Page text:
In Alabama, the bottom 20% of earners pay 10% of their income in state and local taxes while the top 1% only pays 3.8% of their income in the same taxes. If elected, what would be the future of the state income tax and do you see this disparity as a problem?

State government has a long history of wasteful spending and expecting tax payers to bail out bankrupt programs like PACT.  If elected, my 90-Day Battle Plan calls for a performance audit.  We will perform an independent examination of the programs, functions, operations, and most importantly the management procedures of the revenues and expenses of the State of Alabama to assess efficient and effective use of the available resources provided by, and too, the people of Alabama.  We will report the results to the citizens and provide them annual updates on our progress.  Only after insuring the proper accounting of tax payer money can we determine the future of our income tax.


According to the Institute for Taxation and Economic Policy, Alabama boasts the 12th most regressive state and local tax system in the nation. One contributor to this ranking is our combined 9% grocery tax (only four states tax groceries more than Alabama). In 2017, Governor Bentley proposed decreasing the grocery tax by 4%. If you are elected, would you suggest changes to the grocery tax?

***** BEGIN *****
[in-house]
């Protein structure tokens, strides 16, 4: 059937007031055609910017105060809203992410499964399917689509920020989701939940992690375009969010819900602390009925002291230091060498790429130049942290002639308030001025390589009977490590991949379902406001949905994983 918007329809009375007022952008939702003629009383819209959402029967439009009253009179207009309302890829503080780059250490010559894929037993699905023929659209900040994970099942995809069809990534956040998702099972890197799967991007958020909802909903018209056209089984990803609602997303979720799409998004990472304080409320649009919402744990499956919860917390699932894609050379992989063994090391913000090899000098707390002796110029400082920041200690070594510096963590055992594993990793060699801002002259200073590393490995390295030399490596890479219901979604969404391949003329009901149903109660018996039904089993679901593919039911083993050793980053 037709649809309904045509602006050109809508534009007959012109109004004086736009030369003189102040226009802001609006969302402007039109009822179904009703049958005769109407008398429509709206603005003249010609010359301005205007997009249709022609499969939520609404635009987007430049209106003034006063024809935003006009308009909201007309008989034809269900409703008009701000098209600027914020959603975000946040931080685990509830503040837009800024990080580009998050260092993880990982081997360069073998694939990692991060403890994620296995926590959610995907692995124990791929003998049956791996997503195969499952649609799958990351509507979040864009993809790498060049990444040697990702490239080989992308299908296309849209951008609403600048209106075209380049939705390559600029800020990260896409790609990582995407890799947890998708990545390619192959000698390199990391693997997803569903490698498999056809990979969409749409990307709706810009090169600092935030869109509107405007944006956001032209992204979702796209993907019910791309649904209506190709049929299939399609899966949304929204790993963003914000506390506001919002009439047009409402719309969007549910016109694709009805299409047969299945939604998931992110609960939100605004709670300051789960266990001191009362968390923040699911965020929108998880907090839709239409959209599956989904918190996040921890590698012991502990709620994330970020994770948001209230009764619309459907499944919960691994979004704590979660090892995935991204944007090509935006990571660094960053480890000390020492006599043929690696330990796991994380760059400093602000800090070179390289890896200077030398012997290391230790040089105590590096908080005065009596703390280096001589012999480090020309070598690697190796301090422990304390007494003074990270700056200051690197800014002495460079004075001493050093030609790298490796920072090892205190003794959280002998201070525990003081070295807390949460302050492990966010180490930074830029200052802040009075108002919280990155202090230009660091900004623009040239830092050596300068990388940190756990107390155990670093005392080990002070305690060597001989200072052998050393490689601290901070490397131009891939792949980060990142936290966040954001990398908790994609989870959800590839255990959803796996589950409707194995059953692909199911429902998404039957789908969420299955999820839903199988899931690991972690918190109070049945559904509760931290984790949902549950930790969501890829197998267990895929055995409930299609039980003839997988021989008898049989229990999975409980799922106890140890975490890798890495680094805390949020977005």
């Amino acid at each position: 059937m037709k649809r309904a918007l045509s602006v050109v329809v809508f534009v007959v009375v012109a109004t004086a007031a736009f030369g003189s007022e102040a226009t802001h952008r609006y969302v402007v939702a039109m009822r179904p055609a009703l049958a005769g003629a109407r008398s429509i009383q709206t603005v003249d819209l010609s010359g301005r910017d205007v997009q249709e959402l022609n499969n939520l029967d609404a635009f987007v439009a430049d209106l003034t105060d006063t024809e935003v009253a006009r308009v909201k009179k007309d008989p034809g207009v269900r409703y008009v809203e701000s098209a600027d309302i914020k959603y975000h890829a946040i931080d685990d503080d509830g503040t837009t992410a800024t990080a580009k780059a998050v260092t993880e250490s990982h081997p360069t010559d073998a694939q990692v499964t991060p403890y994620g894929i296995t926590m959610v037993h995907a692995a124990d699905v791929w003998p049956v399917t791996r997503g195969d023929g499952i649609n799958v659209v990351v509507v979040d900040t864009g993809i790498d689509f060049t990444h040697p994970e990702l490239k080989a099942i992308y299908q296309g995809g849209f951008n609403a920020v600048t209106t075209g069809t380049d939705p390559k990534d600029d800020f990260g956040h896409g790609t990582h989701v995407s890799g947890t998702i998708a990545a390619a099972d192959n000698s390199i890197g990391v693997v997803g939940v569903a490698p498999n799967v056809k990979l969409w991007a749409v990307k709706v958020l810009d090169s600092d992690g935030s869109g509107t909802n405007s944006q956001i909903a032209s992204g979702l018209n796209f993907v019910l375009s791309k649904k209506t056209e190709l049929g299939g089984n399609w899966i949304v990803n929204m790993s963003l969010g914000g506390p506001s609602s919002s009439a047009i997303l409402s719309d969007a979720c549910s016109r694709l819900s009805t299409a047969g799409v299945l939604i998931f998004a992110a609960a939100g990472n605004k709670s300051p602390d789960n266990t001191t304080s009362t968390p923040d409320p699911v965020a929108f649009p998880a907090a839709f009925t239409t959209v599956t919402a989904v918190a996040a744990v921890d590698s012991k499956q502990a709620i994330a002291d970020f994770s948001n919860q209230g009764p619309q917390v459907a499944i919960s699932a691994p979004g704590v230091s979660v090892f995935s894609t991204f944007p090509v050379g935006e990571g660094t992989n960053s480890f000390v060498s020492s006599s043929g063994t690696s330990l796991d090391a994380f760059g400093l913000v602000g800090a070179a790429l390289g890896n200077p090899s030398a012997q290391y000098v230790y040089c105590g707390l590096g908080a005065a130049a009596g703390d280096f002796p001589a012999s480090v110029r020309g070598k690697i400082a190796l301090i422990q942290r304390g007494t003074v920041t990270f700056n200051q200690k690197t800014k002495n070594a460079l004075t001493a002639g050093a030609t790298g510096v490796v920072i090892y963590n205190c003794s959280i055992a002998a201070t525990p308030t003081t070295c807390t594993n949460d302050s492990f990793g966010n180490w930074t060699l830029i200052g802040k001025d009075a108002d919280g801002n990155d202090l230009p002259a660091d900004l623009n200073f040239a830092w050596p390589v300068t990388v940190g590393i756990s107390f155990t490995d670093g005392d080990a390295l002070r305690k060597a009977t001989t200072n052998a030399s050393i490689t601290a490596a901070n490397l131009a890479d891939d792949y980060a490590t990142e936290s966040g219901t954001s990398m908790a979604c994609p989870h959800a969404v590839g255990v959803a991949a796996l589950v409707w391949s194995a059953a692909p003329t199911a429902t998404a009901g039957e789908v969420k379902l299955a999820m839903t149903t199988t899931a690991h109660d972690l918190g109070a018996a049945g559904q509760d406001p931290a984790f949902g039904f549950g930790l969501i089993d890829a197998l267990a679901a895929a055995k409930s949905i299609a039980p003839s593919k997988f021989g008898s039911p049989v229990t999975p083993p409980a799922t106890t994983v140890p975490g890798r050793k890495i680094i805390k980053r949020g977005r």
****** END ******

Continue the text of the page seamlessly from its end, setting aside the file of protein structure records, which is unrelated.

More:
Taxes on groceries are a sales tax.  Those taxes pay for police, firefighters, medical facilities, roads, schools, and other critical community needs.  Those funds must come from some source.  As a fiscal conservative I believe in paying your bills, and not mortgaging today’s cost on the backs of future generations.  Whether it is through sales tax, or another revenue source, we need to pay for what we get.